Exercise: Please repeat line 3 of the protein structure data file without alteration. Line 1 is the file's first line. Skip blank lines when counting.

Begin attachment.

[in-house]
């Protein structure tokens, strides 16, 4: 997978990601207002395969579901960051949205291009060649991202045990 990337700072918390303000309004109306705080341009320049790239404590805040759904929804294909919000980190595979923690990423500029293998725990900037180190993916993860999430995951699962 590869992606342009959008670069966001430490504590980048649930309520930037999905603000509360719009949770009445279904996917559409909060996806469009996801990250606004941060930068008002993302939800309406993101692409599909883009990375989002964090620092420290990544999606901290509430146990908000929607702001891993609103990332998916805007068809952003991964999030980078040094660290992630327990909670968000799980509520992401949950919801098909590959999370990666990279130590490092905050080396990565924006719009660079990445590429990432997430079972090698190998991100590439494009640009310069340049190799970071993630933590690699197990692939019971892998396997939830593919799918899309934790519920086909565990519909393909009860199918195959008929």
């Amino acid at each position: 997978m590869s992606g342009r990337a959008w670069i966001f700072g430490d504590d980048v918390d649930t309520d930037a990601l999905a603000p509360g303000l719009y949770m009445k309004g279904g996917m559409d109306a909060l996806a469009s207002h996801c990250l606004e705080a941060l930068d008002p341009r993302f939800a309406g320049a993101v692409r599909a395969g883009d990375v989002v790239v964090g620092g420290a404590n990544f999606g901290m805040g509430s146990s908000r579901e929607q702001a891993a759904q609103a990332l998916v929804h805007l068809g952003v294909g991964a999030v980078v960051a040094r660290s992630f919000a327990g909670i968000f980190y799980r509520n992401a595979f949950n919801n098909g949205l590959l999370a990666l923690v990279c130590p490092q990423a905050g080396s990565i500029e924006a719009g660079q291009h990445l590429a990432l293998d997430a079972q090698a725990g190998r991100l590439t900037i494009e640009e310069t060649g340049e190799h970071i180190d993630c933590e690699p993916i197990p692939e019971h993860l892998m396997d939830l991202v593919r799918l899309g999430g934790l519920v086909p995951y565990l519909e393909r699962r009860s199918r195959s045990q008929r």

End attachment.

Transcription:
């Amino acid at each position: 997978m590869s992606g342009r990337a959008w670069i966001f700072g430490d504590d980048v918390d649930t309520d930037a990601l999905a603000p509360g303000l719009y949770m009445k309004g279904g996917m559409d109306a909060l996806a469009s207002h996801c990250l606004e705080a941060l930068d008002p341009r993302f939800a309406g320049a993101v692409r599909a395969g883009d990375v989002v790239v964090g620092g420290a404590n990544f999606g901290m805040g509430s146990s908000r579901e929607q702001a891993a759904q609103a990332l998916v929804h805007l068809g952003v294909g991964a999030v980078v960051a040094r660290s992630f919000a327990g909670i968000f980190y799980r509520n992401a595979f949950n919801n098909g949205l590959l999370a990666l923690v990279c130590p490092q990423a905050g080396s990565i500029e924006a719009g660079q291009h990445l590429a990432l293998d997430a079972q090698a725990g190998r991100l590439t900037i494009e640009e310069t060649g340049e190799h970071i180190d993630c933590e690699p993916i197990p692939e019971h993860l892998m396997d939830l991202v593919r799918l899309g999430g934790l519920v086909p995951y565990l519909e393909r699962r009860s199918r195959s045990q008929r």